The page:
UNITED STATES DISTRICT COURT EASTERN DISTRICT OF NEW YORK
July 29, 2008
ATLANTIC CASUALTY INS. CO., PLAINTIFF,
C.A.L. CONSTRUCTION CORP. AND ISRAR HUSSAIN, DEFENDANTS.
The opinion of the court was delivered by: Dora L. Irizarry, United States District Judge
MEMORANDUM AND ORDER
Plaintiff Atlantic Casualty Insurance Company ("Atlantic Casualty") brought this action against defendants C.A.L. Construction Corporation ("C.A.L.") and Israr Hussain ("Hussain") seeking declaratory relief, damages, and attorneys' fees. Defendants answered the complaint denying certain allegations and raising affirmative defenses. At the close of discovery, Atlantic Casualty filed the instant motion seeking summary judgment. Defendants failed to file any opposition to this motion.*fn1 For the reasons set forth below, this court grants in part and denies in part Atlantic Casualty's motion for summary judgment.
A. Underlying State Court Action
The following facts are undisputed or, when disputed, construed in favor of the non-moving defendants. Hussain, a tenant, lived in a building owned by Azmai Iqbal ("Iqbal") in Elmhurst, New York. (Deckman Aff. ¶¶ 4-6). During Hussain's tenancy, C.A.L. and additional individuals and entities performed construction work at the apartment building pursuant to Iqbal's renovation plans. (Pl. Mem. 13). On the evening of June 12, 2005, Hussain tripped on construction debris, consisting of piping, discarded on a walkway outside the apartment building. (Pl. 56.1 ¶ 9; Hussain Depo Tr. 37). Hussain suffered physical injuries and incurred costs for medical treatment and lost wages during a period of disability. (Pl. 56.1 ¶ 5).
On December 13, 2005, Hussain filed a negligence suit against Iqbal, in New York State Supreme Court, Queens County, captioned Israr Hussain v. Azmai Iqbal, Index No. 26831/05. (Pl. 56.1 ¶¶ 5, 9; Deckman Decl. Ex. A). On April 5, 2006, Iqbal filed a third party complaint against C.A.L. (collectively the "Hussain Action"). (Pl. 56.1 ¶ 11; Deckman Decl. Ex. C). Atlantic Casualty, C.A.L.'s general commercial liability carrier, agreed to defend C.A.L. in the Hussain Action under a reservation of rights in a letter dated July 17, 2006. (Pl. 56.1 ¶ 14; Jones Aff. Ex. A).
On August 17, 2006, Atlantic Casualty brought this action against defendants C.A.L. and Hussain, seeking (i) a declaratory judgment relieving it of its duties to defend and indemnify C.A.L. or any other party to the Hussain Action for lack of coverage, (ii) damages on theories of unjust enrichment, indemnity, contribution, and contract, and (iii) attorneys' fees. See Compl. ¶¶ 23-27. Defendant C.A.L. answered denying untimely notice and lack of coverage and asserting an affirmative defense. Defendant Hussain answered and raised numerous affirmative defenses.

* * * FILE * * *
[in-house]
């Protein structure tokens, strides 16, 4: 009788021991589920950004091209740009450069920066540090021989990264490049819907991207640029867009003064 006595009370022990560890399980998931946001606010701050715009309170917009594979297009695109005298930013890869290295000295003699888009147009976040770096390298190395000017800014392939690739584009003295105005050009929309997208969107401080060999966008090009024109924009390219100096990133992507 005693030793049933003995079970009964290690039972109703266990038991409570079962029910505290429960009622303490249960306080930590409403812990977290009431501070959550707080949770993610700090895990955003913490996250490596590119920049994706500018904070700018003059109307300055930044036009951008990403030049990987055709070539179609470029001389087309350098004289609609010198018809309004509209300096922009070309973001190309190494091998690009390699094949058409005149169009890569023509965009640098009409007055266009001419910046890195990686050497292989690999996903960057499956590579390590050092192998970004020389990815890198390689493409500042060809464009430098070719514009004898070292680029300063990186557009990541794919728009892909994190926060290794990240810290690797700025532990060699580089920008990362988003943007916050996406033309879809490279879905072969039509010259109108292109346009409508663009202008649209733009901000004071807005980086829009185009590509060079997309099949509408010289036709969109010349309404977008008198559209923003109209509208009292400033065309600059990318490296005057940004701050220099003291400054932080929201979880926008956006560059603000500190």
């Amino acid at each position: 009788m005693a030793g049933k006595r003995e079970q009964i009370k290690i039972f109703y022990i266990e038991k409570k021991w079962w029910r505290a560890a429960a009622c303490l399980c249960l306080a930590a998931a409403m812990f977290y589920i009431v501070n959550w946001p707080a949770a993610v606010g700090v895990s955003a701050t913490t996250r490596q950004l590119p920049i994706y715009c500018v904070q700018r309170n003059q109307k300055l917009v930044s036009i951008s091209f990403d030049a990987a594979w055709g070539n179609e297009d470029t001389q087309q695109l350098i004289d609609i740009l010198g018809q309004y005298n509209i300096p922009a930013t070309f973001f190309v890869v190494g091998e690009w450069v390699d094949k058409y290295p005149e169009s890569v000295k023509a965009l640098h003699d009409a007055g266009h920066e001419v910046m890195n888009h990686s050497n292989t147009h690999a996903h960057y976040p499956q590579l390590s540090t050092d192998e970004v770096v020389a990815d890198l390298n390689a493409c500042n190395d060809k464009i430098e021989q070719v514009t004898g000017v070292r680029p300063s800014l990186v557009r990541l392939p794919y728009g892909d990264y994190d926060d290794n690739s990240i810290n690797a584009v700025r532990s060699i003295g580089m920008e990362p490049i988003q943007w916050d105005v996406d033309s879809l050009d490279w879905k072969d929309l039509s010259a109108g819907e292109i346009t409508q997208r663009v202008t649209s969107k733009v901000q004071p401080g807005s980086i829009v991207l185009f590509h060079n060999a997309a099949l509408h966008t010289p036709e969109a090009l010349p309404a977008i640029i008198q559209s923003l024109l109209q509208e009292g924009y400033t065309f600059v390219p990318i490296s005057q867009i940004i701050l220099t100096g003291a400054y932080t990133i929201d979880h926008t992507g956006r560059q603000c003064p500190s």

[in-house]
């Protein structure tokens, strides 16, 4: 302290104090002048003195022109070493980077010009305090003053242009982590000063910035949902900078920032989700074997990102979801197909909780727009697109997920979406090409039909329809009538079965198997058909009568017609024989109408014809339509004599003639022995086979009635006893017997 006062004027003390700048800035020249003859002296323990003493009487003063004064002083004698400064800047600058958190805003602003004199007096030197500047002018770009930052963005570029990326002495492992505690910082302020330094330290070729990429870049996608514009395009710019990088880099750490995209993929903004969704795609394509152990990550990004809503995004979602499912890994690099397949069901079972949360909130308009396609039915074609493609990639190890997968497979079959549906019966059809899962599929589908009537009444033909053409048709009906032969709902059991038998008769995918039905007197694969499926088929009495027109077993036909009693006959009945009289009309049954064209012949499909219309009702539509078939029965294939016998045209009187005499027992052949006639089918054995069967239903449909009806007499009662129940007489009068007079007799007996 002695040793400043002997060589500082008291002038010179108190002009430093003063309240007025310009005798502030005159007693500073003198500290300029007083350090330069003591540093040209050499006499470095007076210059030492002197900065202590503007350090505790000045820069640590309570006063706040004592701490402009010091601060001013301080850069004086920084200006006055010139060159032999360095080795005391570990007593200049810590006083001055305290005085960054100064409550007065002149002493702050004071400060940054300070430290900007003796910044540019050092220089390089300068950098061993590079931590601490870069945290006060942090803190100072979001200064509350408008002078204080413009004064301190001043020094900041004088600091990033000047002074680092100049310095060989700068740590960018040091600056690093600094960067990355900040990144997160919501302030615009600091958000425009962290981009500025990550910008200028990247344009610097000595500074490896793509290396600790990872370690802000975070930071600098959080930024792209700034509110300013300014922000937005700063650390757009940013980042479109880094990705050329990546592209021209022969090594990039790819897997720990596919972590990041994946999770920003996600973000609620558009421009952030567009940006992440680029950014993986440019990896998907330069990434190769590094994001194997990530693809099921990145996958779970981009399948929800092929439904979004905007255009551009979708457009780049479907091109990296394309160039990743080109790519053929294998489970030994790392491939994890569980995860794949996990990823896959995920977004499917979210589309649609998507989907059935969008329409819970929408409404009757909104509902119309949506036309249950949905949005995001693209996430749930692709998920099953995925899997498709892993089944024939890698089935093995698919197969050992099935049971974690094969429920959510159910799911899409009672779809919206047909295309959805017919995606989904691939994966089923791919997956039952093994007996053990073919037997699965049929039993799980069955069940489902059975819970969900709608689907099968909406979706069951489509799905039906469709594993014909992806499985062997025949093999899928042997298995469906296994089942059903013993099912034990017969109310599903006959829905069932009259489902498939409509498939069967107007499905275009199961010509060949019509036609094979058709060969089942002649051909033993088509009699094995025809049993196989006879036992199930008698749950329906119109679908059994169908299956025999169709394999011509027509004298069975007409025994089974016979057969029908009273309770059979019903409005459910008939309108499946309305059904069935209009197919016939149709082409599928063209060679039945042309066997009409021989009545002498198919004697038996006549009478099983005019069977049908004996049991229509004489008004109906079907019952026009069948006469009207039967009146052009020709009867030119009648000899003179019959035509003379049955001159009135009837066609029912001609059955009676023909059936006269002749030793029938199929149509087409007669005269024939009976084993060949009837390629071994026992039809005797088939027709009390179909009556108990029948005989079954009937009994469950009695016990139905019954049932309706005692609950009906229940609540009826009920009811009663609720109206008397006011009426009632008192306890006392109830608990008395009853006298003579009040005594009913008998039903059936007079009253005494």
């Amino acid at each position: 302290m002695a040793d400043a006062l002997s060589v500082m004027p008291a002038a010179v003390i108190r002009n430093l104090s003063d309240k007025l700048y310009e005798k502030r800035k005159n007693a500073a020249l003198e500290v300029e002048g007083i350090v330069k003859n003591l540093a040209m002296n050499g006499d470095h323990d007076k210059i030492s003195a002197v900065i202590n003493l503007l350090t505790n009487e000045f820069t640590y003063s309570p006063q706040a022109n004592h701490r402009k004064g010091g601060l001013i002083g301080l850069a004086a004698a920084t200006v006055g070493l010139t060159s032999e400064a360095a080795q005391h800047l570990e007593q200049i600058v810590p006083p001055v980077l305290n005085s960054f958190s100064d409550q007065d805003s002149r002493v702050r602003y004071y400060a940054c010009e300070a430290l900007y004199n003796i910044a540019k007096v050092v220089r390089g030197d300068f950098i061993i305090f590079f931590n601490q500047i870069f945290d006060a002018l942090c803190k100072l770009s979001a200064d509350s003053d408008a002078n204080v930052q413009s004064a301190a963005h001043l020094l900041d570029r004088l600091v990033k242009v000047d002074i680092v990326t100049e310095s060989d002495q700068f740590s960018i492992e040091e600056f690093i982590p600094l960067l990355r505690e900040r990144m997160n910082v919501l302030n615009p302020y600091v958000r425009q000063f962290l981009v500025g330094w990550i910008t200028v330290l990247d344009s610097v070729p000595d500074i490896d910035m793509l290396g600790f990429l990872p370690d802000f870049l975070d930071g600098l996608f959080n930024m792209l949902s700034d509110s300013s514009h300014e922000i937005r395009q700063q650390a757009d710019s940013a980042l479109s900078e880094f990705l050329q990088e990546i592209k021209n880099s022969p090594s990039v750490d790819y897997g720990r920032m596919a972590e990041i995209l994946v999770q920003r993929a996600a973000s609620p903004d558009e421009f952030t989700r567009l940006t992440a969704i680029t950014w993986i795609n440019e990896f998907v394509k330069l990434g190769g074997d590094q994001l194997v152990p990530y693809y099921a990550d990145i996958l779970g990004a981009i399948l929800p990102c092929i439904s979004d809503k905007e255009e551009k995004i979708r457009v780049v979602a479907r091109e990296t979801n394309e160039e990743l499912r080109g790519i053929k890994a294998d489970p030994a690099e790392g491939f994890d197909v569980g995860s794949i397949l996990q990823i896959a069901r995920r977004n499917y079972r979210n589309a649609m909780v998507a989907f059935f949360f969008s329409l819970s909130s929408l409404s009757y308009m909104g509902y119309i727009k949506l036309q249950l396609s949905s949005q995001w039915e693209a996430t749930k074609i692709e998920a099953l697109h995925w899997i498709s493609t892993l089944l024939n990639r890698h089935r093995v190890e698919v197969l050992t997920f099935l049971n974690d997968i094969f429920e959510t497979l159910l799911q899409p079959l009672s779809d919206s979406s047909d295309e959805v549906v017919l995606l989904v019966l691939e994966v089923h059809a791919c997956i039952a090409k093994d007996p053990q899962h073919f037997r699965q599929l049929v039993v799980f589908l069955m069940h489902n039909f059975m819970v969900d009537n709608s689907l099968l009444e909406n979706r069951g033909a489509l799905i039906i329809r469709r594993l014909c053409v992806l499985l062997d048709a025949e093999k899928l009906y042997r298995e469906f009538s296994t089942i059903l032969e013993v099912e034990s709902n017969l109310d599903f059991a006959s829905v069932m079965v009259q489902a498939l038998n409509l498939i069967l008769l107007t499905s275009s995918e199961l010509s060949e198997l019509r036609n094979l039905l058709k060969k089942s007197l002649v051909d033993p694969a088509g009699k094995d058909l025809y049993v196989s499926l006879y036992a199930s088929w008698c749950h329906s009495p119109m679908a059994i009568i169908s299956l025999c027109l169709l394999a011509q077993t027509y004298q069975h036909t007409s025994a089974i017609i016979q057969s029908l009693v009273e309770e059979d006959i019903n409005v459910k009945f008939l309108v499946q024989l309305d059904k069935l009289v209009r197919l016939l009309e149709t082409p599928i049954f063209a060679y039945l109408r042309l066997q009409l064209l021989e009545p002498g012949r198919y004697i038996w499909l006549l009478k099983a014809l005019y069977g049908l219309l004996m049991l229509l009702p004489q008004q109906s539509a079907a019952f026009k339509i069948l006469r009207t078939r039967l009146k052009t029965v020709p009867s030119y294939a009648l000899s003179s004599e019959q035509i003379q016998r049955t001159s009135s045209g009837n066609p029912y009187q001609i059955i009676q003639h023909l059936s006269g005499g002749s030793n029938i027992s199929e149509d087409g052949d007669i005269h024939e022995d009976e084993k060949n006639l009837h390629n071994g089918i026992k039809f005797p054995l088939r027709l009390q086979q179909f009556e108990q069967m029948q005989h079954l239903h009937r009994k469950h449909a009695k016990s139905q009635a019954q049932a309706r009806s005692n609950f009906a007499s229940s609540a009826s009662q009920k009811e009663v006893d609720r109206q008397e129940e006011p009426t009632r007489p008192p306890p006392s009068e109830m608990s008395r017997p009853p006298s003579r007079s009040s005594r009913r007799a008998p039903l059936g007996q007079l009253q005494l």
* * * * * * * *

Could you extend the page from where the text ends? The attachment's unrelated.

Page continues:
B. Iqbal-C.A.L. Agreement
Iqbal hired C.A.L. to perform certain construction work at the apartment building. Their contract consisted of several handwritten agreements and invoices. (Deckman Decl. Ex. D). C.A.L. and Iqbal agreed that C.A.L. would reconstruct the basement of the apartment building, build an exterior staircase, install doors, lights, air conditioning, and windows, and perform certain plumbing work, demolition work, electrical work, foundation work, brick work, and rooftop renovations. (Deckman Decl. 11).
C. Work Attributed to C.A.L.
Atlantic Casualty contends that C.A.L. operated as a general contractor, hiring subcontractors for various trades. (Pl. 56.1 ¶ 7; Pl. Mem. 4-5). The court reviewed the record for any evidence favorable to defendants on this point. C.A.L., through its president, Carlos Lazzo ("Lazzo"), admitted the following facts in a deposition taken in the underlying Hussain Action: (i) Lazzo had a New York City general contractor's license (Lazzo Depo. Tr. 11); (ii) C.A.L. was responsible for all non-plumbing work, including sheet rock installation, painting, brick work, rooftop renovations, certain demolitions, installation of a toilet and sink, construction of a driveway and an entrance ramp for the disabled, and electric work (Lazzo Depo. Tr. 25, 29-33, 61); (iii) C.A.L. hired and paid Scott Electric to perform electrical work (Lazzo Depo. Tr. 24, 25, 66-67, 93); (iv) C.A.L. paid for duct work performed by another company (Lazzo Depo. Tr. 83-84); (v) C.A.L. hired and paid a company to pour concrete for an exterior staircase (Lazzo Depo Tr. 84); (vi) C.A.L. hired and paid a company to install an exterior door (Lazzo Depo Tr. 84); (vii) C.A.L. scheduled and coordinated the work of the various trade workers, except for plumbing (Lazzo Depo. Tr. 29); and (viii) Scott Electric used pipes as part of its electric work (Lazzo Depo. Tr. 68-70). C.A.L. denied that it was responsible for hiring, supervising or paying the plumbing company, Tito Plumbing. (Lazzo Depo Tr. 22, 24, 28, 29, 77).
D. Atlantic Casualty-C.A.L. Policy